When it comes to horror films, critics and audiences have come to prefer their B-movies to really be A-budget studio movies, showing little patience for appreciating the virtues of the former. If it's not the cream of the crop, it's just garbage.
Now I understand that movies are an expensive habit to keep up with and at today's prices it's hard to justify spending hard-earned cash on second rate entertainment but personally I've always liked second rate entertainment. I've known a lot of people over the years who were second rate human beings and they were just fine to talk to - so why should I be such a snob when it comes to movies?
All of which brings me to director Dwight H. Little's much-slighted 1989 version Phantom of the Opera. While Tim Burton is currently being hailed for the efforts of he and scripter John Logan to create a film that evokes Hammer-era Gothic horror with Sweeny Todd, Little attempted to do the same almost twenty years ago with his Phantom. Even if the results weren't entirely stellar, well, that isn't a reason not to give the guy some credit. As I like to say, second rate doesn't mean worthless. Period horror wasn't really what the kids were into back in the late '80s but Little made a valiant effort to make Gaston Leroux's tale appeal to the Jason and Freddy generation.
To that end, Little cast Freddy himself, Robert Englund, in the titular role. The biggest horror star of the '80s by a wide margin (can it even be said that he had competition?), Englund seized the opportunity to play a "classic" monster by giving a performance that left nothing on the table. The hammy gusto that Englund displays in this film is an awesome spectacle, making his work with Freddy look like a study in minimalism. But to anyone who might criticize Englund's approach as being over-the-top, I can only ask: why would an actor play a role like this if they're not going to play it larger than life?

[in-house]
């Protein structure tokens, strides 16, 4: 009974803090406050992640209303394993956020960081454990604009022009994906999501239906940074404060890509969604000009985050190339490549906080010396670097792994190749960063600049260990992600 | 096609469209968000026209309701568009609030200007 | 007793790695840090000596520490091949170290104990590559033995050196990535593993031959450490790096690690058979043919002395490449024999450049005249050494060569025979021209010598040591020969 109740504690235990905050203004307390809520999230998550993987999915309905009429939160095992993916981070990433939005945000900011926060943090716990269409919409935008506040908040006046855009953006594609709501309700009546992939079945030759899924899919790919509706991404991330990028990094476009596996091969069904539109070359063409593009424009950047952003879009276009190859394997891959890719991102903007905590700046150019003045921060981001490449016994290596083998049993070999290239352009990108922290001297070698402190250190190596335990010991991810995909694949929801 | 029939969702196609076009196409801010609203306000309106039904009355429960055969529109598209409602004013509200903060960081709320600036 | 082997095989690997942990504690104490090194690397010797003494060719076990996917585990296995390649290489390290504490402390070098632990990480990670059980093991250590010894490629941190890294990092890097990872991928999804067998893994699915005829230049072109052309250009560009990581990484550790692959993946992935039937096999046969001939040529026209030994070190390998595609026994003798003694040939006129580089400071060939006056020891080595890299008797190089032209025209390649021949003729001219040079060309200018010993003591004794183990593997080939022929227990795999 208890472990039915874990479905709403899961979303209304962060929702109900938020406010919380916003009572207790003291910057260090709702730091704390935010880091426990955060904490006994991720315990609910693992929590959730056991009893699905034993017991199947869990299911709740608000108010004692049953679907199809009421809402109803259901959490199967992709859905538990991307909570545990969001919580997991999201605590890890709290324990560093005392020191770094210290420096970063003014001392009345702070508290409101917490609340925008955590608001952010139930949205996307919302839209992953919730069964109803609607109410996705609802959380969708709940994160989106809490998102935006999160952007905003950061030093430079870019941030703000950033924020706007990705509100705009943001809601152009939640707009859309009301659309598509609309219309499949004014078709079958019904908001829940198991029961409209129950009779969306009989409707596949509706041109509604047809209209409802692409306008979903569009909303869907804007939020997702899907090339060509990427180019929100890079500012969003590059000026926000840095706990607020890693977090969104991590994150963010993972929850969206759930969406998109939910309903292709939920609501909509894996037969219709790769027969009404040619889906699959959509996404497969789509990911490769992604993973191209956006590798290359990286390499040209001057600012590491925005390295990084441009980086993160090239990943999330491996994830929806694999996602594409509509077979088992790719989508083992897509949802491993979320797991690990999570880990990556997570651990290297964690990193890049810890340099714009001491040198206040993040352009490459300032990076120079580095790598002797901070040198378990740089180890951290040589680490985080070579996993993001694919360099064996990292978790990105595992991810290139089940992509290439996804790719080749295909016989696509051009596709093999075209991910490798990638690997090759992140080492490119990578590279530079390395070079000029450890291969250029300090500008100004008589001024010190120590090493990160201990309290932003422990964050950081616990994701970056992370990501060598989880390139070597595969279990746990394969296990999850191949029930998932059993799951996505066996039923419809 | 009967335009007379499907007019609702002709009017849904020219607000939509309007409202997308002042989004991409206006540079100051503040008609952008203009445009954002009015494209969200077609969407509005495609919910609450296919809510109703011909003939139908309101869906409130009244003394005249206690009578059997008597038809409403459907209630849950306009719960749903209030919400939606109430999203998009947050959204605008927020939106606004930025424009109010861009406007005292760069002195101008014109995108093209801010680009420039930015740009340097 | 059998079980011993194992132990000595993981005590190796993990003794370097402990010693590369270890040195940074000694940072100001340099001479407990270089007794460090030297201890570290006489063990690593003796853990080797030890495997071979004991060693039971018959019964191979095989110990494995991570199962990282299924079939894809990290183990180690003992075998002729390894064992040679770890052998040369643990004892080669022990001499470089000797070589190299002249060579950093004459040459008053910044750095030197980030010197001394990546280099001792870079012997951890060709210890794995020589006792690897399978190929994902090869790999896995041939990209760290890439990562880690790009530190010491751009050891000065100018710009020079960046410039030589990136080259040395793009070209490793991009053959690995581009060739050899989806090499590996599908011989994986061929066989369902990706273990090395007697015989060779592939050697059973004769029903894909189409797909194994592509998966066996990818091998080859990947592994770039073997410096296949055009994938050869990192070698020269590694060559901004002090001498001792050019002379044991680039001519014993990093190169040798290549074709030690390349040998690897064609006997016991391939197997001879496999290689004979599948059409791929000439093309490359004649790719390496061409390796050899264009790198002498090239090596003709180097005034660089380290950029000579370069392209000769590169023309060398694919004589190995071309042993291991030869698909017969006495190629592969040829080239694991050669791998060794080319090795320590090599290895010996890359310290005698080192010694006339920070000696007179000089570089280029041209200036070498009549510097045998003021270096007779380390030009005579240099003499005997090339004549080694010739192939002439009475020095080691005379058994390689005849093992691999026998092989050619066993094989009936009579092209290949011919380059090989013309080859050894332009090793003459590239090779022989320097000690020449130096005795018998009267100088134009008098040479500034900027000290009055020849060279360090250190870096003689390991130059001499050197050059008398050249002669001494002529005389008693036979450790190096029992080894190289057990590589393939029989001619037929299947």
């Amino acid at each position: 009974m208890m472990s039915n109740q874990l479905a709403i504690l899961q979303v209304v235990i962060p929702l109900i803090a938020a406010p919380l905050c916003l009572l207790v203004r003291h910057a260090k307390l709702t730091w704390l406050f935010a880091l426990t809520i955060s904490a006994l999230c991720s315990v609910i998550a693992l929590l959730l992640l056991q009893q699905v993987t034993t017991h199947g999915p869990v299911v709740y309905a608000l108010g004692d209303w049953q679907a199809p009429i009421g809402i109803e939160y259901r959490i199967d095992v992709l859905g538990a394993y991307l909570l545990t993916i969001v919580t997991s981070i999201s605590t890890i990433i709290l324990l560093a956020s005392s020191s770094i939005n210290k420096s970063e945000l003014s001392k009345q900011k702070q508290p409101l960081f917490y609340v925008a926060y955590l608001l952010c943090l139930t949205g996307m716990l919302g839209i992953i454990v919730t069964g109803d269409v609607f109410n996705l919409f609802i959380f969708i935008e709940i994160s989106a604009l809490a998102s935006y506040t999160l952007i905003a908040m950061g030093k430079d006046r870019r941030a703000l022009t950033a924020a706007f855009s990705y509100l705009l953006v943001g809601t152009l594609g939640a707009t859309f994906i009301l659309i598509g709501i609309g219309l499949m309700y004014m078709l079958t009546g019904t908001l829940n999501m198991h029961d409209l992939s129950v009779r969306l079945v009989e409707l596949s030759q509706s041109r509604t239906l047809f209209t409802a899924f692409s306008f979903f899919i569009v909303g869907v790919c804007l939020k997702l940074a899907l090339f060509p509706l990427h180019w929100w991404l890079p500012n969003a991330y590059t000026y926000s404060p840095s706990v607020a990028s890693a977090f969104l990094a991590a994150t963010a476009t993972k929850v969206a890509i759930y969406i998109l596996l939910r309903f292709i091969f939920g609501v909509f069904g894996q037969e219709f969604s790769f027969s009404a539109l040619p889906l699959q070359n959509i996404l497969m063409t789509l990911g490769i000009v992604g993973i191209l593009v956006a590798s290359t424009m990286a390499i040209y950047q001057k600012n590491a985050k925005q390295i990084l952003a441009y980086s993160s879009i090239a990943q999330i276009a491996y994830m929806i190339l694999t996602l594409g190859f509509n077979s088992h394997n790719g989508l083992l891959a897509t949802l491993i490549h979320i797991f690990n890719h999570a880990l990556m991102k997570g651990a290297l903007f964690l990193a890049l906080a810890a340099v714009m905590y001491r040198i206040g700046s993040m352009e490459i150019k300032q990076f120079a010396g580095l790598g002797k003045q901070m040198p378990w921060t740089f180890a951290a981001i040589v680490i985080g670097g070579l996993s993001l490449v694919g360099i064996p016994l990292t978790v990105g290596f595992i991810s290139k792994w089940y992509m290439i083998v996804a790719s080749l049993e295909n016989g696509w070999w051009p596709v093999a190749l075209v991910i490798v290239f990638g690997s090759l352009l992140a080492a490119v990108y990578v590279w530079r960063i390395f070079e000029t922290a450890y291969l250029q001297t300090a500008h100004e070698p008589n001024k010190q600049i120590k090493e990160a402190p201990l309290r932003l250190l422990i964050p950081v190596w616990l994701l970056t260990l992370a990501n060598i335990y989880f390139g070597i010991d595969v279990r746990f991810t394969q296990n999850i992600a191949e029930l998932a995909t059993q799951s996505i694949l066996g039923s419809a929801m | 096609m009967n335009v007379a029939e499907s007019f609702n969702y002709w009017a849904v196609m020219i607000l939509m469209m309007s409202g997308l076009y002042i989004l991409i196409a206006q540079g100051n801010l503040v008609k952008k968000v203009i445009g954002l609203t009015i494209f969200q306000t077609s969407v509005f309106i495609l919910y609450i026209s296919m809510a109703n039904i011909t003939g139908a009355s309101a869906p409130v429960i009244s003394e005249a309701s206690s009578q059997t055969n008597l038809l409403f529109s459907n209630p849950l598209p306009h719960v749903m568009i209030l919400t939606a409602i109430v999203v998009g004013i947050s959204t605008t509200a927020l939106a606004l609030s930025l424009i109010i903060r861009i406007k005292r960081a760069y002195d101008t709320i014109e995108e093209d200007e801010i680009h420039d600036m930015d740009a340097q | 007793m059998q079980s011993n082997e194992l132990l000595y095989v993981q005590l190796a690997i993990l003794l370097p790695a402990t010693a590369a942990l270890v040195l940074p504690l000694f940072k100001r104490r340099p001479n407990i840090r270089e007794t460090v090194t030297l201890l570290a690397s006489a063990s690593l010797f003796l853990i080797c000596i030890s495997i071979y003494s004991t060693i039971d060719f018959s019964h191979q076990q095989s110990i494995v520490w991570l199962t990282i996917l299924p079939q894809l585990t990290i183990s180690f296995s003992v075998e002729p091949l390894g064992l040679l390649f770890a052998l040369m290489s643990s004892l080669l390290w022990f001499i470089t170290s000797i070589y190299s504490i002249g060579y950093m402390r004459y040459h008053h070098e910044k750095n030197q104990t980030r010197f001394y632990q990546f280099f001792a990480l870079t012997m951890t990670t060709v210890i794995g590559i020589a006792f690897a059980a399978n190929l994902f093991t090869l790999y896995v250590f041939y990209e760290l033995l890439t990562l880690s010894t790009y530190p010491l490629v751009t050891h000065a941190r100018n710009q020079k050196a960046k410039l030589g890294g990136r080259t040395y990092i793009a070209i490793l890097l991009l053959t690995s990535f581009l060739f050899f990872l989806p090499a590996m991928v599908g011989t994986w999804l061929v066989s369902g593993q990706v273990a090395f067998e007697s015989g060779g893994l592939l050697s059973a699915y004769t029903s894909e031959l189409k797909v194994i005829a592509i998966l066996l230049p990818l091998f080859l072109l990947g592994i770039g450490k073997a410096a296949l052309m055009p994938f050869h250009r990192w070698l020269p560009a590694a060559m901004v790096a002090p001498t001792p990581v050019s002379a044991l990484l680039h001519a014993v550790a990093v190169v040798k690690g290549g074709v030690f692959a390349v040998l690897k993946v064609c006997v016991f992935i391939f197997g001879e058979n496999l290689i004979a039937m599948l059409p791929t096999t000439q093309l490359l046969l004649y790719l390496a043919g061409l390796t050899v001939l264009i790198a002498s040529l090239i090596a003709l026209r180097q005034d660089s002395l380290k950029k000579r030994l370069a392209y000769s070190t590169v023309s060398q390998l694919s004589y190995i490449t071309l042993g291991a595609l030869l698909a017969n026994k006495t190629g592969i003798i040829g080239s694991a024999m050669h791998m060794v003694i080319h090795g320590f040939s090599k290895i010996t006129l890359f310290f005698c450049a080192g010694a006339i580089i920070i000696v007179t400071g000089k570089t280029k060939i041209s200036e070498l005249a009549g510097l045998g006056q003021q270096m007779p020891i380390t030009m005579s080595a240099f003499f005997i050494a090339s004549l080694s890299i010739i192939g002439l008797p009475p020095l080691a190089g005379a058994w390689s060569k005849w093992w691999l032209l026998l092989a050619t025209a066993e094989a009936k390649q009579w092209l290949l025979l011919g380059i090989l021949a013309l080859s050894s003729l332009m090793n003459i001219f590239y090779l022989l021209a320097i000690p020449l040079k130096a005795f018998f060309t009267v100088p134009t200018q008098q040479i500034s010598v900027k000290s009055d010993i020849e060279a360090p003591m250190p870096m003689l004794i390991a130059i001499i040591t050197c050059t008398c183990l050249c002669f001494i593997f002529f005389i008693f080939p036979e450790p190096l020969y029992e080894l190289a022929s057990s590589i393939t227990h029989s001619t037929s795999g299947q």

And this being an '80s horror movie, Englund's Phantom is given a ruined face - courtesy of his character's Faustian pact (and Kevin Yagher's notable FX work) - that only FANGORIA could love (as the text on the back of the VHS release proudly announced - "He's Back And He's Uglier Than Ever!"). Little and scripter Duke Sandefur also work in a Freddy-style witticism or two - which Englund dutifully does his best to sell.
As the Phantom's love interest, actress Jill Schoelen was in the middle of her too-brief run as a Scream Queen - having already starred in 1987's The Stepfather and 1989's Cutting Class (and with 1991's Popcorn and 1993's made-for-cable sequel When A Stranger Calls Back yet to come). In Phantom, she plays Juliard student Christine Day, who arrives at a Broadway audition armed with a long-lost piece of music to sing (discovered by her bookish best friend Meg, played by a pre-SNL Molly Shannon) only to be knocked unconscious mid-song by a falling sandbag (which is not as unintentionally funny as it sounds - sorry).
What follows is a lengthy flashback to Christine's past life in nineteenth century London where she was the understudy to the lead in a production of Faust. Here she was also being secretly coached by the Phantom, a figure who never stepped out of the shadows but who was driven to make Christine a star. This process involves not just singing lessons but many slasher movie-style deaths - including one skinned victim that bears the influence of Clive Barker's then-recent Hellraiser and its first sequel, Hellbound. The MPAA may have been cracking down on graphic violence in the late '80s but Little and co. managed to make this a satisfyingly grisly picture.
Dispensing with much - if not quite all - of the romanticism that has been applied to the character in other versions, including most famously in Andrew Lloyd Webber's musical, Little and Englund's Phantom is a much more vicious beast, making this the most lurid version of the story to date. But there's some poetic moments to appreciate, too - such as when the Phantom uses a violin to serenade Christine in a cemetery during a light snow fall. There's also a nod to Lon Chaney Sr.'s classic 1925 Phantom of the Opera as Englund appears at a masquerade ball in the guise of Poe's Red Death - just as Chaney Sr. did. And Little stages an exciting climatic pursuit of the Phantom through his sewer lair.
Does it all add up to a great film? No, but it's a handsomely produced effort (with Budapest serving as an effective double for 18th century London) that has its heart in the right place, even if it doesn't hit all the right notes.